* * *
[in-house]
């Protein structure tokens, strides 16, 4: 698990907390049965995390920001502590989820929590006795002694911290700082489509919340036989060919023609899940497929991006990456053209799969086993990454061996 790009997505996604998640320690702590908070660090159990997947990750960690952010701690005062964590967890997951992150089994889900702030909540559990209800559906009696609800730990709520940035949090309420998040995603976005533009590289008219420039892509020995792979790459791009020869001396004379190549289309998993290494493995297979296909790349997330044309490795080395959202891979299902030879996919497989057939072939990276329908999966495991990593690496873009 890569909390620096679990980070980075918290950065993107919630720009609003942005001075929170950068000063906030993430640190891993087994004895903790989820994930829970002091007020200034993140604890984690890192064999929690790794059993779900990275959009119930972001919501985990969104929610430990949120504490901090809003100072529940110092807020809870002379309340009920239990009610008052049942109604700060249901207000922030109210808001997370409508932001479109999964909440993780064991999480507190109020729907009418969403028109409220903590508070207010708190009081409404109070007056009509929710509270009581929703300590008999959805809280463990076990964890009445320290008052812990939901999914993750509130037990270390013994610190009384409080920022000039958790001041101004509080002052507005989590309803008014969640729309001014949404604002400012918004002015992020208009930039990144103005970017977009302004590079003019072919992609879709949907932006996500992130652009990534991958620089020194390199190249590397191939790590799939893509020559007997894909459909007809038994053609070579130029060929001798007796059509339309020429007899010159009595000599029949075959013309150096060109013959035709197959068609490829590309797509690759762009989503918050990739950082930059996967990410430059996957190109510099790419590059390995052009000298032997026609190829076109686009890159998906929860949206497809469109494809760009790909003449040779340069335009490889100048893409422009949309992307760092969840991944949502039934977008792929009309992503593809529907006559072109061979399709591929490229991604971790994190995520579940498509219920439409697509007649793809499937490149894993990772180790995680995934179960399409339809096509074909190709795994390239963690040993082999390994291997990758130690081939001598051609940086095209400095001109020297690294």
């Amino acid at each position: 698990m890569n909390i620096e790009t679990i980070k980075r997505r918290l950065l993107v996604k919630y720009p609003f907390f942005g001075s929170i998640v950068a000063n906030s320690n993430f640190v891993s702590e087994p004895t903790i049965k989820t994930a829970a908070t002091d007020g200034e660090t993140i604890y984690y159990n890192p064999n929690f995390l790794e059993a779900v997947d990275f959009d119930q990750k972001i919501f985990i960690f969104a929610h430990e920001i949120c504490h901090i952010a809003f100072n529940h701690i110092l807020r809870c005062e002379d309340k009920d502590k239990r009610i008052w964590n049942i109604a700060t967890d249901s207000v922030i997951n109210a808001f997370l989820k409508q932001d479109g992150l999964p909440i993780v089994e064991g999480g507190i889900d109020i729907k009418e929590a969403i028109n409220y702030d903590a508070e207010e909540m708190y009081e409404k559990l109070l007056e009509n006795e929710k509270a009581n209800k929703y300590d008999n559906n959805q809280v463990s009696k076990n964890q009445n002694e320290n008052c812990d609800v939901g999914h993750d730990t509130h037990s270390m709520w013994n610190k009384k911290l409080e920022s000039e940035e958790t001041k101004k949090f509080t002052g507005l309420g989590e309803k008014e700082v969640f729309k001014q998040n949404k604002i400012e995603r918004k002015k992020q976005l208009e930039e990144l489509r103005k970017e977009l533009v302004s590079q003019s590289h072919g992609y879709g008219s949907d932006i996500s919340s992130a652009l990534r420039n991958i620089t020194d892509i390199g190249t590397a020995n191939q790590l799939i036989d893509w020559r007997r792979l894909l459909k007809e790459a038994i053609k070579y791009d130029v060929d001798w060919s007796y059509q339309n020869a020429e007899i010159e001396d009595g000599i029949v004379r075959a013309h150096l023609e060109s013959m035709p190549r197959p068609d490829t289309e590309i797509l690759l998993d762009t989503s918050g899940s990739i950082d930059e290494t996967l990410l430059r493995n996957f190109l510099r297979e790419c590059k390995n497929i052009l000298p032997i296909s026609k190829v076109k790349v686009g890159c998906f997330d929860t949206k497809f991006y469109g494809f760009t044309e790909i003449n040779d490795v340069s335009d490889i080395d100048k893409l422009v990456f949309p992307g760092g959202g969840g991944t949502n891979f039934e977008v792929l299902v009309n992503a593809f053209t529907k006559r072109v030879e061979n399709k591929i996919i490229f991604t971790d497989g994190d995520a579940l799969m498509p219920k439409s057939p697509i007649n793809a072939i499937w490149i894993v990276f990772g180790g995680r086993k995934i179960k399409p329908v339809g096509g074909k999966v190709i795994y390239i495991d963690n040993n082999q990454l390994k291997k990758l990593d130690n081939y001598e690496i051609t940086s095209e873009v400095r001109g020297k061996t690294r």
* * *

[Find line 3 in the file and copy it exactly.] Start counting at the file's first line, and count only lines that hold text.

């Amino acid at each position: 698990m890569n909390i620096e790009t679990i980070k980075r997505r918290l950065l993107v996604k919630y720009p609003f907390f942005g001075s929170i998640v950068a000063n906030s320690n993430f640190v891993s702590e087994p004895t903790i049965k989820t994930a829970a908070t002091d007020g200034e660090t993140i604890y984690y159990n890192p064999n929690f995390l790794e059993a779900v997947d990275f959009d119930q990750k972001i919501f985990i960690f969104a929610h430990e920001i949120c504490h901090i952010a809003f100072n529940h701690i110092l807020r809870c005062e002379d309340k009920d502590k239990r009610i008052w964590n049942i109604a700060t967890d249901s207000v922030i997951n109210a808001f997370l989820k409508q932001d479109g992150l999964p909440i993780v089994e064991g999480g507190i889900d109020i729907k009418e929590a969403i028109n409220y702030d903590a508070e207010e909540m708190y009081e409404k559990l109070l007056e009509n006795e929710k509270a009581n209800k929703y300590d008999n559906n959805q809280v463990s009696k076990n964890q009445n002694e320290n008052c812990d609800v939901g999914h993750d730990t509130h037990s270390m709520w013994n610190k009384k911290l409080e920022s000039e940035e958790t001041k101004k949090f509080t002052g507005l309420g989590e309803k008014e700082v969640f729309k001014q998040n949404k604002i400012e995603r918004k002015k992020q976005l208009e930039e990144l489509r103005k970017e977009l533009v302004s590079q003019s590289h072919g992609y879709g008219s949907d932006i996500s919340s992130a652009l990534r420039n991958i620089t020194d892509i390199g190249t590397a020995n191939q790590l799939i036989d893509w020559r007997r792979l894909l459909k007809e790459a038994i053609k070579y791009d130029v060929d001798w060919s007796y059509q339309n020869a020429e007899i010159e001396d009595g000599i029949v004379r075959a013309h150096l023609e060109s013959m035709p190549r197959p068609d490829t289309e590309i797509l690759l998993d762009t989503s918050g899940s990739i950082d930059e290494t996967l990410l430059r493995n996957f190109l510099r297979e790419c590059k390995n497929i052009l000298p032997i296909s026609k190829v076109k790349v686009g890159c998906f997330d929860t949206k497809f991006y469109g494809f760009t044309e790909i003449n040779d490795v340069s335009d490889i080395d100048k893409l422009v990456f949309p992307g760092g959202g969840g991944t949502n891979f039934e977008v792929l299902v009309n992503a593809f053209t529907k006559r072109v030879e061979n399709k591929i996919i490229f991604t971790d497989g994190d995520a579940l799969m498509p219920k439409s057939p697509i007649n793809a072939i499937w490149i894993v990276f990772g180790g995680r086993k995934i179960k399409p329908v339809g096509g074909k999966v190709i795994y390239i495991d963690n040993n082999q990454l390994k291997k990758l990593d130690n081939y001598e690496i051609t940086s095209e873009v400095r001109g020297k061996t690294r």